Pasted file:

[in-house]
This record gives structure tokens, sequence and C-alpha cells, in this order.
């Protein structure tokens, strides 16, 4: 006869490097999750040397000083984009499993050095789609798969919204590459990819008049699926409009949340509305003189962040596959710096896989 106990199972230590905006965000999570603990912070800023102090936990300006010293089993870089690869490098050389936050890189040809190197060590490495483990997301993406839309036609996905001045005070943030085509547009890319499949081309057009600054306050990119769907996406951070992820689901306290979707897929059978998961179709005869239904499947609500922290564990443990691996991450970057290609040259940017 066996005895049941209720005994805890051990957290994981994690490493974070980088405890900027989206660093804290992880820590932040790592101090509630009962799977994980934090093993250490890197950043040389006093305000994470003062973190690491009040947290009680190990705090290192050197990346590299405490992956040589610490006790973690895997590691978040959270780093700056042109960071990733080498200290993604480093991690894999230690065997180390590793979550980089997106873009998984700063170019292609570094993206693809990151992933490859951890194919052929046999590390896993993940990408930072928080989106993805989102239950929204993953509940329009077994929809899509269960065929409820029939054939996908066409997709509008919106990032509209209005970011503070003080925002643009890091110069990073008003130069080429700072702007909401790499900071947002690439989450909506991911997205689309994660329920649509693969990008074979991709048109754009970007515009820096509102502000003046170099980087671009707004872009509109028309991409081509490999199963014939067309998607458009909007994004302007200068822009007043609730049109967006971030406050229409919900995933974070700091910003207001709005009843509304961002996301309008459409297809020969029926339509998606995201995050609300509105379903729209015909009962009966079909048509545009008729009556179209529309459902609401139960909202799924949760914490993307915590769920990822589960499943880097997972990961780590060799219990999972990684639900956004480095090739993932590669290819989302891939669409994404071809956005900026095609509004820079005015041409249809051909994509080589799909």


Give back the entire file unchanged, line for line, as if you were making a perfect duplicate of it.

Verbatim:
[in-house]
This record gives structure tokens, sequence and C-alpha cells, in this order.
């Protein structure tokens, strides 16, 4: 006869490097999750040397000083984009499993050095789609798969919204590459990819008049699926409009949340509305003189962040596959710096896989 106990199972230590905006965000999570603990912070800023102090936990300006010293089993870089690869490098050389936050890189040809190197060590490495483990997301993406839309036609996905001045005070943030085509547009890319499949081309057009600054306050990119769907996406951070992820689901306290979707897929059978998961179709005869239904499947609500922290564990443990691996991450970057290609040259940017 066996005895049941209720005994805890051990957290994981994690490493974070980088405890900027989206660093804290992880820590932040790592101090509630009962799977994980934090093993250490890197950043040389006093305000994470003062973190690491009040947290009680190990705090290192050197990346590299405490992956040589610490006790973690895997590691978040959270780093700056042109960071990733080498200290993604480093991690894999230690065997180390590793979550980089997106873009998984700063170019292609570094993206693809990151992933490859951890194919052929046999590390896993993940990408930072928080989106993805989102239950929204993953509940329009077994929809899509269960065929409820029939054939996908066409997709509008919106990032509209209005970011503070003080925002643009890091110069990073008003130069080429700072702007909401790499900071947002690439989450909506991911997205689309994660329920649509693969990008074979991709048109754009970007515009820096509102502000003046170099980087671009707004872009509109028309991409081509490999199963014939067309998607458009909007994004302007200068822009007043609730049109967006971030406050229409919900995933974070700091910003207001709005009843509304961002996301309008459409297809020969029926339509998606995201995050609300509105379903729209015909009962009966079909048509545009008729009556179209529309459902609401139960909202799924949760914490993307915590769920990822589960499943880097997972990961780590060799219990999972990684639900956004480095090739993932590669290819989302891939669409994404071809956005900026095609509004820079005015041409249809051909994509080589799909």